The Element Encyclopedia of Witchcraft: The Complete A-Z for the Entire Magical World - Judika Illes 2005
Bears are conspicuous in witchcraft lore by their very absence. They are the creatures so sacred that many fear to mention their name.
This is no exaggeration. Bears are the animals of shamanism par excellence. Throughout Northern lands, whether North America, Europe or Asia, bears are the original sacred animal, sponsors and symbols of shamanic healing societies. They are the teachers and perhaps originators of shamanism. Because bears dig in the Earth, they are also understood as the original root-workers and possess profound connections with healing, herbalism, and root magic. Bears are simultaneously sacred and dangerous creatures, benevolent and frightening, possessing powers too strong for the uninitiated to withstand.
Shamanic religion is often synonymous with bear religion. In traditional shamanic cultures, bears were worshipped and venerated. These bear cultures (some survive; there once were many, ranging across the entire far Northern hemisphere) typically never utter the name “bear”: that would be like taking the Lord’s name in vain or maybe like not calling the devil so that he won’t come. Euphemisms are substituted: “Big Brother,” “Old Honey Thief,” and the like. (In a similar manner, ancient Greeks never mentioned the name of the Lord of the Dead; Hades, which names his realm and Pluto, meaning “The Rich One,” are both euphemisms.)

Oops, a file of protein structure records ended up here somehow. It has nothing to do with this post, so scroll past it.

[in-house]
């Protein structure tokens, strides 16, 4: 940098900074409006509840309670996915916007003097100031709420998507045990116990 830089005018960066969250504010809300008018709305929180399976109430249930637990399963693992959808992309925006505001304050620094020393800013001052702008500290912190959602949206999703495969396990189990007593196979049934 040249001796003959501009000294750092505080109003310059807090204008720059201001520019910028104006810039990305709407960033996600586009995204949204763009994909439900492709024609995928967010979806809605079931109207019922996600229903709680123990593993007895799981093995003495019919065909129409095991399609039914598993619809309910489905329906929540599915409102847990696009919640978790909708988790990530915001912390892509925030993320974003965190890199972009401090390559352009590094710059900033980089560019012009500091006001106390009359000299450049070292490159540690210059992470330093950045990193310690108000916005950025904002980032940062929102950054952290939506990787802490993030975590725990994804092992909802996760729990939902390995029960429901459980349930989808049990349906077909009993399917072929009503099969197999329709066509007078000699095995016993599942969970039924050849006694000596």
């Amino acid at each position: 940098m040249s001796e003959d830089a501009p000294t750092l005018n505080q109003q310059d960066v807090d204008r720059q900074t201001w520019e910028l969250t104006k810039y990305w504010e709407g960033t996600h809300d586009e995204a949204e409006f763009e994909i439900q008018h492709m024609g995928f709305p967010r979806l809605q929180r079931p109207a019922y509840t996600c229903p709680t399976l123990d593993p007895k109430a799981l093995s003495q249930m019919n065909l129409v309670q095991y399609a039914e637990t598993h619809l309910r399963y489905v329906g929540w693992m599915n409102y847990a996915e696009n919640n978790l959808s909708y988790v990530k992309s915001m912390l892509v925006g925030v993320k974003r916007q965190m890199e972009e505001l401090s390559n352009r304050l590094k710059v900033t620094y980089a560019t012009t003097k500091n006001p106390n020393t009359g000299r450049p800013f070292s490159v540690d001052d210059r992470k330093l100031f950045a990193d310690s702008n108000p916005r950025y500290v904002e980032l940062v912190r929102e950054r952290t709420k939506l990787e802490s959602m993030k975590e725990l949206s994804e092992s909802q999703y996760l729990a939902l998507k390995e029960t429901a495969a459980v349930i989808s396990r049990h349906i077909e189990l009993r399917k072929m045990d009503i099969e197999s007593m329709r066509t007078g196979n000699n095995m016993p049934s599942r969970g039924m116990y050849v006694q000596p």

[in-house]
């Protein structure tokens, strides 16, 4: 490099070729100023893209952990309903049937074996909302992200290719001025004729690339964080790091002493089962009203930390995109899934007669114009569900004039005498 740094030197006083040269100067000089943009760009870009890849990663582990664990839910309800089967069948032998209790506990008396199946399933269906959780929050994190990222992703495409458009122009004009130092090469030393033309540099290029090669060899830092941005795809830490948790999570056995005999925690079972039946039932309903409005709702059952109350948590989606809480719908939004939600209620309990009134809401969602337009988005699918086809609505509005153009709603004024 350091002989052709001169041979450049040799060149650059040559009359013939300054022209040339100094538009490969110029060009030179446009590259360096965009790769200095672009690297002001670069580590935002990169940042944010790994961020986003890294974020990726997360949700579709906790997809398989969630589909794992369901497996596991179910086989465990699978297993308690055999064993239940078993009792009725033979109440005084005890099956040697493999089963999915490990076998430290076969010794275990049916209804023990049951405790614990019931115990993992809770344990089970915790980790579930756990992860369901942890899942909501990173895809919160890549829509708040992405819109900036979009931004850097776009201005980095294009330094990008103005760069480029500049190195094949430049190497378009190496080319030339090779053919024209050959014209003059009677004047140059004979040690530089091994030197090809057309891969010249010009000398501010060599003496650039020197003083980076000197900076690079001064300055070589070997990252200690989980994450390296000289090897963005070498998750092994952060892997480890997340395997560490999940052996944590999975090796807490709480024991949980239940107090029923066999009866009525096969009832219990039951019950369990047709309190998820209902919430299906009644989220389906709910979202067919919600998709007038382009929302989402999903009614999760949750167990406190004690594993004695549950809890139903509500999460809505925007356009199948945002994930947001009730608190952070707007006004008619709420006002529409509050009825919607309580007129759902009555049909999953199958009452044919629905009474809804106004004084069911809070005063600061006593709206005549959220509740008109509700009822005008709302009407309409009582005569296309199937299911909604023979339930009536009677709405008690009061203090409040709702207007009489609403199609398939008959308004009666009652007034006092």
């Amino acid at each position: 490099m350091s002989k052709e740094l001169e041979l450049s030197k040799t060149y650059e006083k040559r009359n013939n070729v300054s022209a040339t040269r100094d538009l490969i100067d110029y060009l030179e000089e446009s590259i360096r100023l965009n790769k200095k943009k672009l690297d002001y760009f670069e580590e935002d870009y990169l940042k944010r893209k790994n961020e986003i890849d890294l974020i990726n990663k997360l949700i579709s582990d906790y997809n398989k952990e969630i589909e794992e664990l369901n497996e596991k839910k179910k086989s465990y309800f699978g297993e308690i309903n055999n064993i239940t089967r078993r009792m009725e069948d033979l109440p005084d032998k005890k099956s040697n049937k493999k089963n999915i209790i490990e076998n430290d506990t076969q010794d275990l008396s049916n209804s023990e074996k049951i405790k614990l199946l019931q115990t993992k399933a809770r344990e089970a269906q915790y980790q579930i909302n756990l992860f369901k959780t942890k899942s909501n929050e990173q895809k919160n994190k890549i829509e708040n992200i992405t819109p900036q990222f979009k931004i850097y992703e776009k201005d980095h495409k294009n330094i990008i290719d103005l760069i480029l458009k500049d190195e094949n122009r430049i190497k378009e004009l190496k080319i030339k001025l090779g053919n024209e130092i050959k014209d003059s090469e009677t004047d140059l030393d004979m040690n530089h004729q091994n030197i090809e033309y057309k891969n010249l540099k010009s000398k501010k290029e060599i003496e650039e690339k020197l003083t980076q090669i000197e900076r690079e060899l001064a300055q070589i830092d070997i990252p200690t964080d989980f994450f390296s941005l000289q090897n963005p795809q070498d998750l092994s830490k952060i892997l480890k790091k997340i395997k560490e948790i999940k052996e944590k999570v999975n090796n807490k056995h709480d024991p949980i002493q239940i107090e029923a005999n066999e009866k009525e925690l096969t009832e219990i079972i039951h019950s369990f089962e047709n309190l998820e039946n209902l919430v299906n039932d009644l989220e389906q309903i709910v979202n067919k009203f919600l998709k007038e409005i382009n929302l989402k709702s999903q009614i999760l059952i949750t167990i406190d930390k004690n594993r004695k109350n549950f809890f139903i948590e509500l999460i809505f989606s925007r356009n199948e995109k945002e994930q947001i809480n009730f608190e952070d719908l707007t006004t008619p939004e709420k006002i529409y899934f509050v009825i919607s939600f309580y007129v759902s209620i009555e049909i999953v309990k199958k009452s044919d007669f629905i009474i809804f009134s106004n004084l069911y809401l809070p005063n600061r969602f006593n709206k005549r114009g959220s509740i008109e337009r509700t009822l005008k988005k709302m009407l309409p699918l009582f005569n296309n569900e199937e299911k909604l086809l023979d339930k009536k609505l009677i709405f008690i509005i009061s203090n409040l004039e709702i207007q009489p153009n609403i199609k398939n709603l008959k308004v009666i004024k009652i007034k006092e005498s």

Bear religion is among Earth’s original religions. Fairly soon after people began worshipping mothers, they began worshipping bears, too. Sometimes both were worshipped simultaneously. Paleolithic goddess statuettes depict huge mother bears nursing petite human infants.
Bears possess a great resemblance to humans. They stand upright and eat a similar diet. In a Native American story, a boy abandoned in the woods far from other people discovers that out of all the forest animals, the only animal that he as a human can live with comfortably is the bear.
Ursus spelaeus, the cave bear, appeared on Earth approximately 300,000 years ago and was physically very similar to the modern brown (grizzly) bear. Other than slight anatomical differences, the major distinction was size: cave bears were huge, weighing up to one ton. They were perhaps 30 percent taller than brown bears.
Cave bears hibernated, unsurprisingly, in caves, where they also gave birth and frequently died, leaving their skeletons behind. Remains have been found throughout the European mountain chains (Alps, Ardennes, Carpathians and Urals). The bones of at least 30,000 cave bears formed a deep layer of bone in the Dragon Cave near Mixnitz, Austria.
Not all bones were left as they fell. Among the very first indications of human spiritual traditions are ancient cave bear shrines. In Alpine grottoes dating to c.100,000 BCE, cave bear skulls are marked with red ochre and then carefully arranged alongside ritual hearths. Bear skulls were also arranged on stone slabs and placed in wall niches. The caves contain altars, flagstone flooring, benches, and tables. This is literally Neanderthal religion; Neanderthal people built these shrines.